Qaddafi's Dead. Did You See the Photo?
From images of Emmett Till to snapshots of deceased dictators, publishing death photos is a practice with a complicated history.
Warning: Some of the links in the article are to images that may be disturbing to the reader.
By the time word broke that Muammar Qaddafi had gone to wherever dead dictators go once they're gone, they were plastering his lifeless face all over the news, apparent proof positive that the Libyan leader indeed had crossed over to the great beyond.
Hours before the Obama administration had confirmed Qaddafi's death, MSNBC repeatedly ran images of the dictator's corpse. ("It sure looks like him," one anchor mused.) The New York Daily News splashed a bloody color close-up of the dead despot, accompanied by the headline, "A Coward to the End." Meanwhile, the New York Post pasted the death photo next to a snap of the purported baseball-cap wearing killer: "Khadafy Killed by Yankee Fan: Gunman Had More Hits Than A-Rod."
Scroll back six months or so to the much-ballyhooed death of Osama bin Laden. As soon as the Obama administration announced that the al-Qaida leader had been killed in a raid, Republican congressmen started clamoring for the president to release pictures of the dead terrorist to "prove" that bin Laden had indeed met his maker. (The better to quiet conspiracy theorists, they said.) The president decided not to release the pictures.
"We don't trot this stuff out as trophies," Obama told CBS.
But as long as there's the Internet -- and a prurient desire to see everything -- someone's going to be trotting out the trophies. Witness the Photoshopped picture of a "dead" bin Laden. Nor have previous administrations been so circumspect. In 2003 the Bush administration released graphic pictures of Saddam Hussein's two slain sons. Pictures of Hussein's 2006 hanging, frame by gruesome frame, are yours for the watching with a click of the mouse. Google "Qaddafi" and "death photo" and you'll get 249 million hits. There's an appetite for this stuff -- a big one.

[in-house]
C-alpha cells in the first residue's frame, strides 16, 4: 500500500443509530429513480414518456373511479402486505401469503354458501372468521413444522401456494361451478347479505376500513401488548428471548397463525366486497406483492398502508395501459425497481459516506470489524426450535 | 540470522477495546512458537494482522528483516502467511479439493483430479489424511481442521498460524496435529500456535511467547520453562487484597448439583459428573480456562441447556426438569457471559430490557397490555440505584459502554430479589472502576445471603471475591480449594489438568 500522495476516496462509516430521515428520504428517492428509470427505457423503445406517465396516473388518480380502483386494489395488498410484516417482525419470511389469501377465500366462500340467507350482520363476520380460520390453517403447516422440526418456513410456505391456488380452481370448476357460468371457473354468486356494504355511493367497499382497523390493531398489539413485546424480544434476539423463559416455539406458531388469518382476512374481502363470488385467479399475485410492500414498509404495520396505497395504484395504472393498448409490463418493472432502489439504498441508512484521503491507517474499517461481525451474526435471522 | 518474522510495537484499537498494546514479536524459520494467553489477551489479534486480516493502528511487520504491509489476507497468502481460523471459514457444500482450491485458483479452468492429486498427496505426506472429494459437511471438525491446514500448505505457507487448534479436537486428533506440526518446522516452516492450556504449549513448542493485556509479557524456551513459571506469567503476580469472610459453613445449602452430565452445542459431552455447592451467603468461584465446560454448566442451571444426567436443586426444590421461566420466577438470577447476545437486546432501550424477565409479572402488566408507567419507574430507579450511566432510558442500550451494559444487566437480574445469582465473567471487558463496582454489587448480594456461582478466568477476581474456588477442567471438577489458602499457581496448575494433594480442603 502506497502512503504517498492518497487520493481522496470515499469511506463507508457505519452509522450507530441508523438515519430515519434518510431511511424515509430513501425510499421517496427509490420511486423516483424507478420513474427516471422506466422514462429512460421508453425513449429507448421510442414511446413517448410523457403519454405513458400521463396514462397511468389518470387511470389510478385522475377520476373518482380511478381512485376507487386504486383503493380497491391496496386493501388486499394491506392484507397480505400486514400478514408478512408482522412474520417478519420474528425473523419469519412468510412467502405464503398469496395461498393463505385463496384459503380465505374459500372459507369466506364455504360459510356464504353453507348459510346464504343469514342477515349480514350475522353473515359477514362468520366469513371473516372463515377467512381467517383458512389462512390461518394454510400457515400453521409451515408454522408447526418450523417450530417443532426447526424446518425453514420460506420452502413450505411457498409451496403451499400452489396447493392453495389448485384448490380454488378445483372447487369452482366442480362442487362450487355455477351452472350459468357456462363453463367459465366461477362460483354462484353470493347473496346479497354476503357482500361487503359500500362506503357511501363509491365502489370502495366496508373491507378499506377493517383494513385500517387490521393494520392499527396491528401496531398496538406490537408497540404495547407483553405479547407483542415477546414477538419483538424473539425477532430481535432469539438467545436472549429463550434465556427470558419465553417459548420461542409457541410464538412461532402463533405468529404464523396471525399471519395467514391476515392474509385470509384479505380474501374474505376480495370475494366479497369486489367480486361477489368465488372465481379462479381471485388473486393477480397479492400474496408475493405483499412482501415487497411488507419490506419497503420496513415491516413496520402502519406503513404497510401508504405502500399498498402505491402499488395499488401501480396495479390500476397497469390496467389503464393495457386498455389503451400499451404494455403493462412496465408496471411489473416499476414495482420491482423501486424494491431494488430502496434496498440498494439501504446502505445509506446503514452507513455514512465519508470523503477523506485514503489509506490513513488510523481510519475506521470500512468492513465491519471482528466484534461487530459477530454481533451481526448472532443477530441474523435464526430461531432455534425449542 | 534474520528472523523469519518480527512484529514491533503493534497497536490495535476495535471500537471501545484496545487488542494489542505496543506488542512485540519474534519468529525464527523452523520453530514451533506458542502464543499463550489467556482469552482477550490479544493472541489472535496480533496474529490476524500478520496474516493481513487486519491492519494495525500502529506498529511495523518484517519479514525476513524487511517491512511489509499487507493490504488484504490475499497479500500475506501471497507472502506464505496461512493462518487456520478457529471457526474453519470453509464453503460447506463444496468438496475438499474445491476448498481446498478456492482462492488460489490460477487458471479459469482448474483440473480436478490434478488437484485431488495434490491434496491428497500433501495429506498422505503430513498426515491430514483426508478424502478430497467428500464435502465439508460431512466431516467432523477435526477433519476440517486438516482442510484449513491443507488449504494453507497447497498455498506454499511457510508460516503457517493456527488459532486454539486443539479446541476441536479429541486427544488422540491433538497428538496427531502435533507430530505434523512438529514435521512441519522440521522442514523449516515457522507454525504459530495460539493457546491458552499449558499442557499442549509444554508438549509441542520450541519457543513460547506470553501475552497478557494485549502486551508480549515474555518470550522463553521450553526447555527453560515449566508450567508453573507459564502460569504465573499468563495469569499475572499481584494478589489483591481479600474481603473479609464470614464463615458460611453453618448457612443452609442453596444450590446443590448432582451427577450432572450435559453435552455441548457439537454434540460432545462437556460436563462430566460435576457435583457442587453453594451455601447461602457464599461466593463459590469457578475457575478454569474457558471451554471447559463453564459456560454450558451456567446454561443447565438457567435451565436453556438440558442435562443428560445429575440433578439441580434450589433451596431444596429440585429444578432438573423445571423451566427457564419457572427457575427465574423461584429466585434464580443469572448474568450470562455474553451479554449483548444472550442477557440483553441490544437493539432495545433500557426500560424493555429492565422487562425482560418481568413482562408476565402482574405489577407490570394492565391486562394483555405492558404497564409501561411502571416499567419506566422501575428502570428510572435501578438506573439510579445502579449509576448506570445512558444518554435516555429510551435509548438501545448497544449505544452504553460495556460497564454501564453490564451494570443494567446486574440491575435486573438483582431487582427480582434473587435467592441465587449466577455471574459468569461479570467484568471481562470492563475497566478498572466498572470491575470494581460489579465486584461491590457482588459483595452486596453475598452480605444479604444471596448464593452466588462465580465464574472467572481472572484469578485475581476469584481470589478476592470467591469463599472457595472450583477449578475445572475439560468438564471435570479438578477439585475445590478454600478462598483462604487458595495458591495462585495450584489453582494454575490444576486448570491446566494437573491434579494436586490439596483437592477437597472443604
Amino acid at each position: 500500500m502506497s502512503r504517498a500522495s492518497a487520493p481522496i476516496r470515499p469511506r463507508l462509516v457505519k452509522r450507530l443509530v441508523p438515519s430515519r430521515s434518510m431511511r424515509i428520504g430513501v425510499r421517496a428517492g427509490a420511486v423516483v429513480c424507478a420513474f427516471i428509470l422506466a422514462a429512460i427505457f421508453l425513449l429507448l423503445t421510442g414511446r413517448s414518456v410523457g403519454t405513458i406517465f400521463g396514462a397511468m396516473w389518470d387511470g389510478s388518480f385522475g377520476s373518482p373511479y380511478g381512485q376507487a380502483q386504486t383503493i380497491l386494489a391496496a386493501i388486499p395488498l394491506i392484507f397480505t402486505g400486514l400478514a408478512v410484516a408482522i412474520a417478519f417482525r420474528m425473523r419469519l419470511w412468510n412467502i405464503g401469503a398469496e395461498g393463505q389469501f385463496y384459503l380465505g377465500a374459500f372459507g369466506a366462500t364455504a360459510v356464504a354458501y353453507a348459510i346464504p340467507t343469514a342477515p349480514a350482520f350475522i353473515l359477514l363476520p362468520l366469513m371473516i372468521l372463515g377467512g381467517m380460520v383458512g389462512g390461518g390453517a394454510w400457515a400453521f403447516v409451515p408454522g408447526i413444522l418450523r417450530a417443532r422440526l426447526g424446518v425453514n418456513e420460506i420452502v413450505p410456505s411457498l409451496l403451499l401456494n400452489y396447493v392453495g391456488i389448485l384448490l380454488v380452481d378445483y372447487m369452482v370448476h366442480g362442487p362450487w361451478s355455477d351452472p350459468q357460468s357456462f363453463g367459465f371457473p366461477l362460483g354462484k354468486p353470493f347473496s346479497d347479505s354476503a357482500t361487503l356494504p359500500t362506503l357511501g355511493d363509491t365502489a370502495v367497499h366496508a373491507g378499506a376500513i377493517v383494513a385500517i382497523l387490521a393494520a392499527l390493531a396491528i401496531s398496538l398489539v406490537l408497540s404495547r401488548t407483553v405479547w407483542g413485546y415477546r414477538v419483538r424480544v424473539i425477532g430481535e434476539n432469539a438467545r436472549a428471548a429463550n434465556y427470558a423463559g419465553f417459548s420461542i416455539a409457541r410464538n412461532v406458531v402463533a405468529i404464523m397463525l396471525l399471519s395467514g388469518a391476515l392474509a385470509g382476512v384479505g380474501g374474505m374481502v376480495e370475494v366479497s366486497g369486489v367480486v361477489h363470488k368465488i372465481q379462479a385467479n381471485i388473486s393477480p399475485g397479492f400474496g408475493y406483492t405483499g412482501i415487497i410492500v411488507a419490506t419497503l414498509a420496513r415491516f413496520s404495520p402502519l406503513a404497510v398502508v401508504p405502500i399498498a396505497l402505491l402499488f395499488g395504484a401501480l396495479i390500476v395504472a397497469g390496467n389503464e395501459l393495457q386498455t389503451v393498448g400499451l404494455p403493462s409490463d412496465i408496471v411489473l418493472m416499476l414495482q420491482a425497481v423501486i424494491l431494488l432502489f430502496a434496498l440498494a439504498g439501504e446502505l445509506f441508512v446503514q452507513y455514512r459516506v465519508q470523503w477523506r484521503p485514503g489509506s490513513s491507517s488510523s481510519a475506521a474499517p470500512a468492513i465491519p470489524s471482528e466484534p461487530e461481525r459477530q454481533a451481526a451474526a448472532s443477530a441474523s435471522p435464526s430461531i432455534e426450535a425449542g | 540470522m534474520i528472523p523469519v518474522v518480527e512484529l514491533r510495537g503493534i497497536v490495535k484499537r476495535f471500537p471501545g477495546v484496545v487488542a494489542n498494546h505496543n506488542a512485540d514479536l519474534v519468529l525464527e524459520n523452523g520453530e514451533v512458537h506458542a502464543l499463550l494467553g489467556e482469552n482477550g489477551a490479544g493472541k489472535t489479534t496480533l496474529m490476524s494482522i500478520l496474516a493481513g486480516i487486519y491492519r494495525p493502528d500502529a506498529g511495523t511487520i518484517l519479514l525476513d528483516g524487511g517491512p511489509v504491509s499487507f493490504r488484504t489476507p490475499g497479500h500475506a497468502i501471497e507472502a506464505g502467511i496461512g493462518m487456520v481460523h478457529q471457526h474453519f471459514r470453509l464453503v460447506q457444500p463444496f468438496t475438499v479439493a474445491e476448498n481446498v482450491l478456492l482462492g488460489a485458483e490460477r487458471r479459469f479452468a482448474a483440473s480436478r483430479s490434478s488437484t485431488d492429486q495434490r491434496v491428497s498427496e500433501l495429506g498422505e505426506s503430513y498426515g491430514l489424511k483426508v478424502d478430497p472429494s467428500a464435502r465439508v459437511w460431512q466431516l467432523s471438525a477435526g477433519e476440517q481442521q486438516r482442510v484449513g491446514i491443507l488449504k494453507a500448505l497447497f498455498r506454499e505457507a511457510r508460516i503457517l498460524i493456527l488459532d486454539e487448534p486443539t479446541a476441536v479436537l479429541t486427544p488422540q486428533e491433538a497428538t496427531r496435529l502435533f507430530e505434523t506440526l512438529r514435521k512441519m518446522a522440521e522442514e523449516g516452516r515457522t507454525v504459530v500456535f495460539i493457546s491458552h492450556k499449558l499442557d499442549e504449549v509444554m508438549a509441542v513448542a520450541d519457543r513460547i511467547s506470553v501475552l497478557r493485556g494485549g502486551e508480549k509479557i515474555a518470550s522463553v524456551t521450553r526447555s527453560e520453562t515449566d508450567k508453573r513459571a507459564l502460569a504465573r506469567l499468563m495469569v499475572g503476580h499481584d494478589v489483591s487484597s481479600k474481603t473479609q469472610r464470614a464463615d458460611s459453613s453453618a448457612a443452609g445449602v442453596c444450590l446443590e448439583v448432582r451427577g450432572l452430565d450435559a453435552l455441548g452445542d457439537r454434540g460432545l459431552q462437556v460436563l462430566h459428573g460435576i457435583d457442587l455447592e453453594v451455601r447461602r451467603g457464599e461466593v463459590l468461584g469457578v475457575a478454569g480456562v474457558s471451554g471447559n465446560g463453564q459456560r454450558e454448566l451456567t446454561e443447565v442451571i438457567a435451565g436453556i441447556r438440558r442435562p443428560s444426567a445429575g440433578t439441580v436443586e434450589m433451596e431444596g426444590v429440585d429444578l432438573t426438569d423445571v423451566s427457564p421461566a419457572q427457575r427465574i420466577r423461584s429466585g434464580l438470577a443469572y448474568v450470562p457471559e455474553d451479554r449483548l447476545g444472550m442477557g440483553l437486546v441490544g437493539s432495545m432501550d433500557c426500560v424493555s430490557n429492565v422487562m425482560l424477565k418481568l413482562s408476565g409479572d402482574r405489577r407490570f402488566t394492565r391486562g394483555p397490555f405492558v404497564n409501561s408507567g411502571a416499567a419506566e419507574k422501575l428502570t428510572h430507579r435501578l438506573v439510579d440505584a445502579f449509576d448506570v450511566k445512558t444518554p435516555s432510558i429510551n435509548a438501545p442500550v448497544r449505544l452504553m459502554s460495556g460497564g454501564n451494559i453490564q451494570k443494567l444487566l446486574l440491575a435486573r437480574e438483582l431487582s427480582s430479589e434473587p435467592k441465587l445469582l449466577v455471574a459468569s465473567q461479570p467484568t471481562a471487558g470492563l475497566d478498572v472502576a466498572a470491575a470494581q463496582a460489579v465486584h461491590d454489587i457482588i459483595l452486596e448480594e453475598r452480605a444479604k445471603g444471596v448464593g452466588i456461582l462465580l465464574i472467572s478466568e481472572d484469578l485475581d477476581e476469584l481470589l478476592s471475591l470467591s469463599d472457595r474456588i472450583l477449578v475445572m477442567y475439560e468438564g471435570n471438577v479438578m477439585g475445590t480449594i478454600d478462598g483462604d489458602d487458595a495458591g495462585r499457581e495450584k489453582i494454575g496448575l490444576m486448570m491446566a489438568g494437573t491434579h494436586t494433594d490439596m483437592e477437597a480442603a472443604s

It's the 21st-century version of parading through the town square with the freshly guillotined head of one's enemy on a stick. It's dancing on the grave. There's a "gotcha!" element to all of this, fueled by revenge and no small amount of voyeurism. It's the thrill of taking the bad guy down, the desire to render him impotent, to pull the mask off the bogeyman, to crow in the face of defeat.
But there's also something at work here, a certain callousness that can be found in those 20th-century lynching photos, with smiling crowds posing next to the dangling strange fruit. These days, you'll find that same impulse at work on Gawker, which on Friday posted a video of Qaddafi's son Mutassim, stoically smoking a cigarette shortly before he was killed, followed by footage of his bullet-riddled corpse. Commenters weighed in: "Proof that you can smoke all of your adult life and not succumb to a tobacco-related disease. Chalk one up for the tobacco industry," and "How do we know he's not really dead?"